Conrado não gostava da idéia, cismarento. Pesava no prato de sua decisão uma razão muito escondida, que ele não queria nem pensar: primo Juvêncio Fernandes deixou escrito, foi o que explicou o tabelião, que o usufruto dos bens seria dele, enquanto Biela estivesse em sua guarda, menor que era, como convinha. Esta parte ele não contou a ninguém, nem à mulher, para que Constança não o ajudasse a pensar claro demais.
Conrado não gostava da idéia mas acabou cedendo. No fundo já se decidira, quaisquer que fossem as conseqüências. Agora era arranjar as razões de espírito, para a alma quieta, tranqüila, no remanso. Não foi difícil, as artimanhas, os esconde-escondes da alma. Afinal não era sua prima? Juvêncio não lhe queria tanto, não tinha tanta confiança nele, não o encarregara de tudo em testamento e por boca? Da Fazenda do Fundão, do dinheiro no banco, dos títulos e jóias de prima Gasparina. Depois, tinha as suas vantagens ela ficar morando com eles – podia, com ela perto, cuidar melhor de seus negócios, ouvi-la nas suas vontades, ver juntos o que iam fazer da Fazenda do Fundão. A Fazenda do Fundão era de muitos e muitos alqueires de terra. Tudo terra boa, terra roxa de café. Os cafezais eram velhos, é verdade, mas havia ainda muita terra livre, pastos sem fim, o gado, muito gado. Conrado fazia o arrolamento, pensava e repensava. Com ela perto, seria mais fácil defender os interesses de prima Biela. Depois, Constança queria tanto, fazia tanto gosto, alvoroçada com a novidade.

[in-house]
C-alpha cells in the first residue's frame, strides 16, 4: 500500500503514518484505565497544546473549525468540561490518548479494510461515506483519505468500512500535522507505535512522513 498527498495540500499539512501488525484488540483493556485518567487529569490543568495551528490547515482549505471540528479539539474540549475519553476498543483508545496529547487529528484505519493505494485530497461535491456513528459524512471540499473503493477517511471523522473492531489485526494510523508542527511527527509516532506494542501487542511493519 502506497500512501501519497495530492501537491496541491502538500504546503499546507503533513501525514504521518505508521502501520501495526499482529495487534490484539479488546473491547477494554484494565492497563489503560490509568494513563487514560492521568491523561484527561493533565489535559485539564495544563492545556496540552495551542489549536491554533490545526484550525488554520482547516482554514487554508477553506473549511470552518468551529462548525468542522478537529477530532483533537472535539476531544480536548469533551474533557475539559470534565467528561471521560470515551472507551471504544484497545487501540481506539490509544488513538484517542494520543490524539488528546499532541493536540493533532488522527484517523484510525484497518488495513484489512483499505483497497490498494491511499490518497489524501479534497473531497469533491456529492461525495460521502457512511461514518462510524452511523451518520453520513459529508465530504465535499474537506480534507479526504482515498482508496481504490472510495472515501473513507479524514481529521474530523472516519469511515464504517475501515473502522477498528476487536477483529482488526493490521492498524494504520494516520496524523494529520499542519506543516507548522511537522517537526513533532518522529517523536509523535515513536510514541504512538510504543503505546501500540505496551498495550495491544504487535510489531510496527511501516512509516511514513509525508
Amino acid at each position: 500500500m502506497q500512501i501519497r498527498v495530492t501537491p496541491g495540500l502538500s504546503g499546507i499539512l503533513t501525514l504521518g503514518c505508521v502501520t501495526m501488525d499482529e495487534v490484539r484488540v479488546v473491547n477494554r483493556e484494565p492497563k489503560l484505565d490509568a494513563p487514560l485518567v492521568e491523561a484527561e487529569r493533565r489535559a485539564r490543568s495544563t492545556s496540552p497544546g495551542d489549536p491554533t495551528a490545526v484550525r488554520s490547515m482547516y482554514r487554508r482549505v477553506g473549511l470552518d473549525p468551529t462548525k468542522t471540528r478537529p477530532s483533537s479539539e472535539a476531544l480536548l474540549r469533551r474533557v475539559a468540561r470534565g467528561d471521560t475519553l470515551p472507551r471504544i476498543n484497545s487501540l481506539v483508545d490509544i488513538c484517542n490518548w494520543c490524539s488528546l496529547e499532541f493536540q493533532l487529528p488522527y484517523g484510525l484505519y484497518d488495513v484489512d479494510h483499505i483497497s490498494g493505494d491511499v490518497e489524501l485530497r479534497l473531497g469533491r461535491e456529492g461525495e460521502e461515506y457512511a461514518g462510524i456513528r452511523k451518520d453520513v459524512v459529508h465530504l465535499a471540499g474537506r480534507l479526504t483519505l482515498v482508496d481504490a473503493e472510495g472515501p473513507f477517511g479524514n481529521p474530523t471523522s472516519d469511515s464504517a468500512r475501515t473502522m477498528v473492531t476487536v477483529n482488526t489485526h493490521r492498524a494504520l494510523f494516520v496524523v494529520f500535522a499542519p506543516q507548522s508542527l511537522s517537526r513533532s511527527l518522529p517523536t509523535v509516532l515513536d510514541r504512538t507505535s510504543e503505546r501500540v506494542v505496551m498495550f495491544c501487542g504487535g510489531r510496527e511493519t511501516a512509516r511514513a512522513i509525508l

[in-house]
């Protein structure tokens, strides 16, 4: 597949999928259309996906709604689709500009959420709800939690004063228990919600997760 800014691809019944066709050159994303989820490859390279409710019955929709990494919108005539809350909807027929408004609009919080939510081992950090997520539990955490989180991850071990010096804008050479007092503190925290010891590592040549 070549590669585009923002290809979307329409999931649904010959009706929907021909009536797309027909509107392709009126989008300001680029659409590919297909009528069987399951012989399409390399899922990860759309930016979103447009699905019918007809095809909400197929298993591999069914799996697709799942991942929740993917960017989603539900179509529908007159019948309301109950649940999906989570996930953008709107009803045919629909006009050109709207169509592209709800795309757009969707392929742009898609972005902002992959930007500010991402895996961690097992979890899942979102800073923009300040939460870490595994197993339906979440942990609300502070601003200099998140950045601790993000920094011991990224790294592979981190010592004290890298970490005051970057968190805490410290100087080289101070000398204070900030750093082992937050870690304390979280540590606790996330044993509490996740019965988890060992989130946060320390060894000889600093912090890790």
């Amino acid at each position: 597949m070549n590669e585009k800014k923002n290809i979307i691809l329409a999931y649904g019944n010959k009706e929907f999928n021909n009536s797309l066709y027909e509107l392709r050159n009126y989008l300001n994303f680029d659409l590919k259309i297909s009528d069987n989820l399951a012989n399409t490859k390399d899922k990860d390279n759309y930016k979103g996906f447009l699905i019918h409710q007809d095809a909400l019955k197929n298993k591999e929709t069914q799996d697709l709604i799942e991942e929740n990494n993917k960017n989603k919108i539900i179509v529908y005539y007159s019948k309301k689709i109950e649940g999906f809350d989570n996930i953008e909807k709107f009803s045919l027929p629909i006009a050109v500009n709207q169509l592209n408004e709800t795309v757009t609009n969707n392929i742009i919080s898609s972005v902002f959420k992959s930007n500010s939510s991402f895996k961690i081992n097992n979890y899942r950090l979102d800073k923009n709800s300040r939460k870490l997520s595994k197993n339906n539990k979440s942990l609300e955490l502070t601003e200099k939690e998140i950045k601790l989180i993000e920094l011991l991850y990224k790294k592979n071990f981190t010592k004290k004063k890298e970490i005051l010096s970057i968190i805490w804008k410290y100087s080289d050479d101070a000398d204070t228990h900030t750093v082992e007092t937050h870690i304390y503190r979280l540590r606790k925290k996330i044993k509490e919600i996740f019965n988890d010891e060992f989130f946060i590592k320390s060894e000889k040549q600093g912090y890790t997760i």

Está bem, disse ele, que já tinha concordado com a idéia da mulher mas não queria dar parte de fraco; vou pensar e depois que eu decidir, a gente se fala. Constança se alegrou, sabia que vencera. Não disse nada, escondeu a alegria, conhecia Conrado, respeitava-o, sabia como lidar com ele.
Daí a uns dias Conrado mandou arrear a besta Gaúcha, encher os alforjes, e foi buscar prima Biela na Fazenda do Fundão.
A chegada de Biela marcou época para os meninos. Mazília, Gilda, Fernanda, Alfeu e Silvino ficavam impacientes, toda hora chegando na janela para ver o pai apontar no fim da rua: a sua grande figura na besta Gaúcha toda branca, leve e firme, os peitos largos e trotando, o melhor animal de sela da Fazenda do Quebra. De vez em quando, a própria Constança chegava para ver se já vinham vindo. Tudo pronto, o quarto da sala onde ficaria prima Biela preparado, ela também se impacientava com a chegada.
Só chegaram lá pela tardinha.
E vem eles, gritou Alfeu para dentro de casa, chamando os outros, que tinham desistido de esperar. As meninas se atropelaram para ver quem chegava primeiro e garantia melhor lugar na janela, de onde podiam ver bem o pai na besta Gaúcha e a prima Biela num cavalo que não sabiam como era.
Alfeu e Silvino na verdade se preocupavam mais com a besta Gaúcha, gostavam de cavalos, queriam saber como era a montaria da prima. Já imaginavam que poderiam no outro dia sair para umas voltas pela cidade e pelos matos ali por perto, cavalgando desabalados. As meninas é que cuidavam mais da figura de prima Biela. Queriam saber como era o jeito dela, os modos de moça fazendeira, os vestidos dela. Faziam planos, preparavam conversas, urdiam as histórias que haviam de contar, muito perguntadeiras.
O pai vinha na frente. O vulto alto, o chapelão para trás, senhor do animal, bom cavaleiro.
Os meninos desceram para a rua, queriam ser os primeiros a ver; queriam, já montados, levar os animais para dentro do quintal, ajudar Gomercindo a desencilhar.
A besta Gaúcha trotava grande, bem balanceado, branca, o peito empinado, batendo picado os cascos ferrados de pouco. O pai deixava o corpo seguir o molejo da besta. Mais perto puderam ver que apressava o passo. Como o pai fazia quando desejava que Gaúcha trotasse ligeiro: esporeava em pequenos arrancos os vazios do animal. Mais atrás, na poeira do pai, o cavalo de prima Biela, um pampa meio ronceiro. O corpo malhado, vermelho e branco, a cara branca. Se o pai deixasse, Alfeu, que era o mais velho, ficaria com a Gaúcha e Silvino com o pampa.
Olha ela, disse Fernanda, a menorzinha, para as irmãs, apontando a prima que chegava da Fazenda do Fundão.